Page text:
Sunday, August 2, 2020

Super Hero or Wimp? The Staying Home Dilemma

Photo: Ed van der Elsken
By Madeleine Kando

Being on self-prescribed ‘lockdown’ since the pandemic began has not been very difficult for me. Why? In order of importance, I would rate my age, my life style, my expectations and my lack of social contacts.

My friend Jane, on the other hand is a social butterfly. She is only a few years younger than I, but I would qualify her as a ‘lockdown rebel’. When we first realized that there was this killer at our doorsteps, targeting the most vulnerable in the herd, Jane and I prepared ourselves for a Coronavirus long distance run. Time will tell if she is the hare and I the turtle, or vice versa.

While I am sitting at my desk, sweating profusely in the summer heat, reading New York Times articles that scare the bejesus out of me, Jane is running along the Charles River. She goes swimming across Spy Pond, flies to L.A. to see her sister and invites her many friends and neighbors over for social distancing dinners in her backyard.

I am sure Jane thinks I am a wuss. She keeps asking me over, but I always find an excuse so I won’t have to drive the 20 minutes to her house. Me, who in her younger years, hitchhiked across half of Europe, lived and worked in England, Holland and Spain, who most recently went deep sea diving in Belize and hiked in the jungle of Kauai where Jurassic Park was filmed. When did I turn into such a fraidy cat?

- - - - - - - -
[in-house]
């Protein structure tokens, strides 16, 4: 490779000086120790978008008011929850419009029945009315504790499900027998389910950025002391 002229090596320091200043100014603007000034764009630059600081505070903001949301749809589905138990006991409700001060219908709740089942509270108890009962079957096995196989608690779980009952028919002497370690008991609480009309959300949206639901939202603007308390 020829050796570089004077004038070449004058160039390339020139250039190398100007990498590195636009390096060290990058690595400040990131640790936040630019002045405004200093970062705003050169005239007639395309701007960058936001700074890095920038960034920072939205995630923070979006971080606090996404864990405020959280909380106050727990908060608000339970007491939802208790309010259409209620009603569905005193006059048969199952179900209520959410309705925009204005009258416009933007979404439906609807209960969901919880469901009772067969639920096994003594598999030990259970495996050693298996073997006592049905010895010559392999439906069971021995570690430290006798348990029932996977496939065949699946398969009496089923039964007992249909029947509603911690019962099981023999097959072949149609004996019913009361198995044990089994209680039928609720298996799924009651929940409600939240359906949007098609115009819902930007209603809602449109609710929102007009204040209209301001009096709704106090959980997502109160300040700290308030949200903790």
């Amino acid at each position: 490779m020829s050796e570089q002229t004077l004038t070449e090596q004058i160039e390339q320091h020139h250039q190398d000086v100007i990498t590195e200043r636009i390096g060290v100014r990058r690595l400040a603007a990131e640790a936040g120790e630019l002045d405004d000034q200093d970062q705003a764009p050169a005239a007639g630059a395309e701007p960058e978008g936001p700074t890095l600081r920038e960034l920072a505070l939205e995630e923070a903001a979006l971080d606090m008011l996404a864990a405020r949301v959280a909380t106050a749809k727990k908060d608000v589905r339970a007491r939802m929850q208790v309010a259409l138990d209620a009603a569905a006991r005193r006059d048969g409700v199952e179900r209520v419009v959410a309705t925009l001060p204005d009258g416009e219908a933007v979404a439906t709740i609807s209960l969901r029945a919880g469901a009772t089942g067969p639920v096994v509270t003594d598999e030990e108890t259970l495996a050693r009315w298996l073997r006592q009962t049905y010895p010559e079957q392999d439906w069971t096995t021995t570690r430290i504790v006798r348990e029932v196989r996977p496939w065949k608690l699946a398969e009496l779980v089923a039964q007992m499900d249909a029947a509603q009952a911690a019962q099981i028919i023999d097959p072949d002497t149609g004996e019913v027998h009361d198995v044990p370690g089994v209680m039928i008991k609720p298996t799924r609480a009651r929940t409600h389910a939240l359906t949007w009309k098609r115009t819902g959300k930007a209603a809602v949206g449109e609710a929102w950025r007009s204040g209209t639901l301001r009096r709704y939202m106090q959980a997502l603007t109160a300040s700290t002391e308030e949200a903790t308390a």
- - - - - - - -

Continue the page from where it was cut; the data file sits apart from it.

It’s been 5 months now, Jane is having a ball, not worrying about her body fat creeping up on her. Her hair is fashionably cut, her refrigerator is full of exotic foods from the many stores she visits. She goes to Town meetings and demonstrations, while I am sitting here typing, watching my backyard, like it was a TV screen.

Wild turkeys enter from the left, then a squadron of pigeons descend on the bird feeders, squirrels jump out of the trees and chase each other at lightning speed for some incomprehensible reason, until the whole screen is full of activity. My cat watches with me, permanently quarantined inside her outdoor enclosure, so she cannot kill anything and nothing can kill her.

There is something serene about the whole thing. I wake up and rack my brain to remember which day of the week it is. Then, I mentally go over my ‘obligations’ of the day. Who am I supposed to Skype with today? If it is not a shopping day, I breathe a sigh of relief, since that is one of the very few holes in my coronavirus proof cocoon.

The highlights of the day are long walks in the surrounding forests and getting my knees dirty while I pull out the minutest weeds from my garden. I have turned into Baba Yaga with my uncut hair, but my garden has never looked so manicured.

I berate the people on my forest walks for not wearing masks. I wash down the steering wheel in my car every time I go shopping. I close my car window when I drive by a crowded café. In short, my OCD nature is having a field day these days.